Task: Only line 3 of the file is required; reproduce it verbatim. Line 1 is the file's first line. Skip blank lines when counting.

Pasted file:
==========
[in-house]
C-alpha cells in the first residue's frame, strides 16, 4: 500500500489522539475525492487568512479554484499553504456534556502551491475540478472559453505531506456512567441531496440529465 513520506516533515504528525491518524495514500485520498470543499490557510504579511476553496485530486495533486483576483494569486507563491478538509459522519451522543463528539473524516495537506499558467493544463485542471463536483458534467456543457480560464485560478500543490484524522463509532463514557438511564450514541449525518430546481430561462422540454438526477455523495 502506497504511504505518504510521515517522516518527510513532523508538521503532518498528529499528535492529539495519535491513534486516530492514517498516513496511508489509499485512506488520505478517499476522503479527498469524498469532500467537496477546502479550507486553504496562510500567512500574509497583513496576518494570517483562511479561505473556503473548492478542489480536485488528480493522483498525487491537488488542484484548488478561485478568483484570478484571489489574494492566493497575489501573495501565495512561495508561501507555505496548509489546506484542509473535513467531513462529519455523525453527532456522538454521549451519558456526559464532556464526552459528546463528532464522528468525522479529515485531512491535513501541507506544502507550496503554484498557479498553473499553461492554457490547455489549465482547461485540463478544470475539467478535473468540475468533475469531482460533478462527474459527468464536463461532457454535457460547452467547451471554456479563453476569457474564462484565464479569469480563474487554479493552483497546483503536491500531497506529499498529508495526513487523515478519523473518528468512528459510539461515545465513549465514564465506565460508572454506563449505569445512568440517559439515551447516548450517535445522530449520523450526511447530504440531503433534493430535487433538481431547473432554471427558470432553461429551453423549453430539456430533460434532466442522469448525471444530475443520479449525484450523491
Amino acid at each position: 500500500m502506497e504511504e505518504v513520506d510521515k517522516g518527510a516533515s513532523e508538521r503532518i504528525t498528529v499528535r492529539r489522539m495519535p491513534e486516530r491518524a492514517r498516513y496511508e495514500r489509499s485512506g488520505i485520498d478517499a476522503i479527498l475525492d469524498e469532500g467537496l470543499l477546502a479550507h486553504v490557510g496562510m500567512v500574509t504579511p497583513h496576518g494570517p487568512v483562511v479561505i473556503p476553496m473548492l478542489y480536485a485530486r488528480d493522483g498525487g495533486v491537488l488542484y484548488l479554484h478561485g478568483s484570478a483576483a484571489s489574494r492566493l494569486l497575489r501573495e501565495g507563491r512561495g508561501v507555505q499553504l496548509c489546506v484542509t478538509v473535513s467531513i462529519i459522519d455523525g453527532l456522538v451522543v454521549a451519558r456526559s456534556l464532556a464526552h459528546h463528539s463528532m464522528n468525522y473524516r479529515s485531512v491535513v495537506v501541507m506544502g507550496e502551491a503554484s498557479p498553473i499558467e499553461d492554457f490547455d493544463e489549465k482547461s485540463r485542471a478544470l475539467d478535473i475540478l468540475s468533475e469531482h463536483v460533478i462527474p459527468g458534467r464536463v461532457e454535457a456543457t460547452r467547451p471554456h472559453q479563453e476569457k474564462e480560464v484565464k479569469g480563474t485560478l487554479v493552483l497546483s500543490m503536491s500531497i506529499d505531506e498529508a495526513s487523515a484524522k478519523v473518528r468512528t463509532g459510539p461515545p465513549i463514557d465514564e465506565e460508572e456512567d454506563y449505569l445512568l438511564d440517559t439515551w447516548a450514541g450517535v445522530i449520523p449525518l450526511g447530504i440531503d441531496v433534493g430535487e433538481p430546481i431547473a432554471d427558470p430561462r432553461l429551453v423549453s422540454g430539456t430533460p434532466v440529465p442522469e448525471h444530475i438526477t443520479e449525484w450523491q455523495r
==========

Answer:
Amino acid at each position: 500500500m502506497e504511504e505518504v513520506d510521515k517522516g518527510a516533515s513532523e508538521r503532518i504528525t498528529v499528535r492529539r489522539m495519535p491513534e486516530r491518524a492514517r498516513y496511508e495514500r489509499s485512506g488520505i485520498d478517499a476522503i479527498l475525492d469524498e469532500g467537496l470543499l477546502a479550507h486553504v490557510g496562510m500567512v500574509t504579511p497583513h496576518g494570517p487568512v483562511v479561505i473556503p476553496m473548492l478542489y480536485a485530486r488528480d493522483g498525487g495533486v491537488l488542484y484548488l479554484h478561485g478568483s484570478a483576483a484571489s489574494r492566493l494569486l497575489r501573495e501565495g507563491r512561495g508561501v507555505q499553504l496548509c489546506v484542509t478538509v473535513s467531513i462529519i459522519d455523525g453527532l456522538v451522543v454521549a451519558r456526559s456534556l464532556a464526552h459528546h463528539s463528532m464522528n468525522y473524516r479529515s485531512v491535513v495537506v501541507m506544502g507550496e502551491a503554484s498557479p498553473i499558467e499553461d492554457f490547455d493544463e489549465k482547461s485540463r485542471a478544470l475539467d478535473i475540478l468540475s468533475e469531482h463536483v460533478i462527474p459527468g458534467r464536463v461532457e454535457a456543457t460547452r467547451p471554456h472559453q479563453e476569457k474564462e480560464v484565464k479569469g480563474t485560478l487554479v493552483l497546483s500543490m503536491s500531497i506529499d505531506e498529508a495526513s487523515a484524522k478519523v473518528r468512528t463509532g459510539p461515545p465513549i463514557d465514564e465506565e460508572e456512567d454506563y449505569l445512568l438511564d440517559t439515551w447516548a450514541g450517535v445522530i449520523p449525518l450526511g447530504i440531503d441531496v433534493g430535487e433538481p430546481i431547473a432554471d427558470p430561462r432553461l429551453v423549453s422540454g430539456t430533460p434532466v440529465p442522469e448525471h444530475i438526477t443520479e449525484w450523491q455523495r